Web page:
Registered childminders are self-employed carers who look after children in their own homes. They must be registered with the local Health and Social Care Trust if they're paid to look after children they aren't closely related to for more than two hours in the day.

What a childminder does

A childminder can care for up to six children under 12, including their own. Only three of these may be aged under five and usually only one child  below one-year old. There are some exceptions, for example, twins.

Every year the local Health and Social Care Trust inspects the childminder and their home to assure the standard of care the childminder gives children. The police check everyone aged over 10 living in the childminder's home.

Many childminders are members of Northern Ireland Childminding Association (NICMA). They can get guidance and training from NICMA.

Using a registered childminder 

The advantages in using a registered childminder are:

  • they're inspected annually by the local Health and Social Care Trust
  • they have their own public liability insurance
  • they can be flexible about their working hours
  • they can provide care, fun and learning in a home setting
  • they can care for children of different ages together
  • they're suitable for babies and children under two, who need to develop a close relationship with an adult through one to one care
  • they can develop a close relationship with families as children grow up
  • they can offer a school pick-up-service
  • they're often experienced mothers
  • they're eligible for the childcare element of Working Tax Credit

Information to check about a childminder

Before you employ a childminder, you should check:

  • they're registered with the Early Years Team in the local Health and Social Care Trust and have insurance
  • their home is safe with plenty of play and learning opportunity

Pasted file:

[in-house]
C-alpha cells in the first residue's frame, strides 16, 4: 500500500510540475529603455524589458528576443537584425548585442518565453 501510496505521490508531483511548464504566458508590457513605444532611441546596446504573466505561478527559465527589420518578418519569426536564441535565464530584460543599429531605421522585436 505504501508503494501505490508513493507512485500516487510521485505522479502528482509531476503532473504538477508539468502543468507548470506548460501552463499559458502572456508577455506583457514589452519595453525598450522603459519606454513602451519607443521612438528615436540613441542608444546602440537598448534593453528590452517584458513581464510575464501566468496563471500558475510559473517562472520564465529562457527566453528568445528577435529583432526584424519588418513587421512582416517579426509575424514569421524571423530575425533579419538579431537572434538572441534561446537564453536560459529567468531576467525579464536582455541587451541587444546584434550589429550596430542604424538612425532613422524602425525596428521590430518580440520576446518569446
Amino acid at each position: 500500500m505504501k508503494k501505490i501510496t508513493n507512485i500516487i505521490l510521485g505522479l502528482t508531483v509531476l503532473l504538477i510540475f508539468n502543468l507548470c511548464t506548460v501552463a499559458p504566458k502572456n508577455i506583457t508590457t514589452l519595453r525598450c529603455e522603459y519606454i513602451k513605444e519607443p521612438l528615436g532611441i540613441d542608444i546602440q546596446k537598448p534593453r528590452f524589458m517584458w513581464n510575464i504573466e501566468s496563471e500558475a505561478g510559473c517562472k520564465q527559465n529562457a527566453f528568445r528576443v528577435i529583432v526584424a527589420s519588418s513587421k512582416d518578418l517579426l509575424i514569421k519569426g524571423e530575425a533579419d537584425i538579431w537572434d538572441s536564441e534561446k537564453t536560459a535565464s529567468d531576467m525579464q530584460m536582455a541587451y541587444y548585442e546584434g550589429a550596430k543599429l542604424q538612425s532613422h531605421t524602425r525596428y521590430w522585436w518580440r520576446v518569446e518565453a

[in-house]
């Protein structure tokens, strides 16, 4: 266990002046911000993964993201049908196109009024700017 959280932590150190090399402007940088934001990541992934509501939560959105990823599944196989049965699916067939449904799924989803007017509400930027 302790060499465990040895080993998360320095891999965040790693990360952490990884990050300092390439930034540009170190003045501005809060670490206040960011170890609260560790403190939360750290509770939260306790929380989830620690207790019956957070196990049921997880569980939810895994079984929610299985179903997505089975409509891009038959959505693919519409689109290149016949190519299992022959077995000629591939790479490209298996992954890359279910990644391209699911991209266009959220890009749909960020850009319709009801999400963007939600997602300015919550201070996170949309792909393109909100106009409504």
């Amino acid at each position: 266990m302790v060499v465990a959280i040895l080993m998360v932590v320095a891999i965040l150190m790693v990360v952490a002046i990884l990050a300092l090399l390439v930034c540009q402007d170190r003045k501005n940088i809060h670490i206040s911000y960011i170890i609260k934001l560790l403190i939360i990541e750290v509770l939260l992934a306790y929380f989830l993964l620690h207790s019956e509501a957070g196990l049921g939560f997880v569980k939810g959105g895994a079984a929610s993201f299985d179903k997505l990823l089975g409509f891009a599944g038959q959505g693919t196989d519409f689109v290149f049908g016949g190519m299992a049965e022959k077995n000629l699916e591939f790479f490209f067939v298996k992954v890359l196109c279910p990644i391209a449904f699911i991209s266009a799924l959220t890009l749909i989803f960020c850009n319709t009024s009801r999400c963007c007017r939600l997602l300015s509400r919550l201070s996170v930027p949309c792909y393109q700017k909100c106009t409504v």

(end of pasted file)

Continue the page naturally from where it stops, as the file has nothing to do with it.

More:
• the childminder has properly-fitted car seats in case your child will be in their car
  • the agreed contract covers hours, pay, illness and holidays

Asking a childminder about childcare

To find out about the childminder's standard of childcare, you should ask them:

  • to give you contact information for parents of other children they look after so you can follow up their references
  • how long they've been childminding and how long they'll continue
  • ages of the children they look after
  • their routine for looking after children and activities they'll do with your child
  • about food they provide and if this is included in their fee
  • if other adults will also be in the house
  • who the childminder would call in an emergency
  • about sleep, potty-training and setting boundaries on behaviour, it's important to agree the approach for your child
  • how the childminder fits in household work when they're looking after your child, including shopping or taking other children to school 
  • the costs, hours, holiday pay and other conditions
  • for their last inspection report

You can also ask the local Early Years Team for the last inspection report.

Family Support NI

Family Support NI holds the public register of all registered and approved childcare providers in Northern Ireland. To search for registered and approved childcare providers in your area, go to:

Childcare partnerships

Childcare partnerships are operated by the HSC Board to offer information and support to childcare providers, parents and employers.


NICMA is a charity and membership organisation which works to support childminders, parents and children by the provision of quality childcare and education in registered home based settings.

NICMA run a free information and vacancy service for information on NICMA registered childminders.


Childminders are usually paid on an hourly basis, at a rate agreed with the parents. NICMA can advise on recommended rates.  You should discuss hours, holiday pay and other terms and conditions with the childminder.

Help to pay for childcare

There are different financial benefits and support available to help parents pay for childcare.

If you're a working parent with children under 12 (or under 17 for children with disabilities), you can open an online account to pay for registered childcare. For every £8.00 you put in the account, the government adds £2.00. You can get up to £2,000 for one child. If your child has a disability, you can get up to £4,000 for one child.

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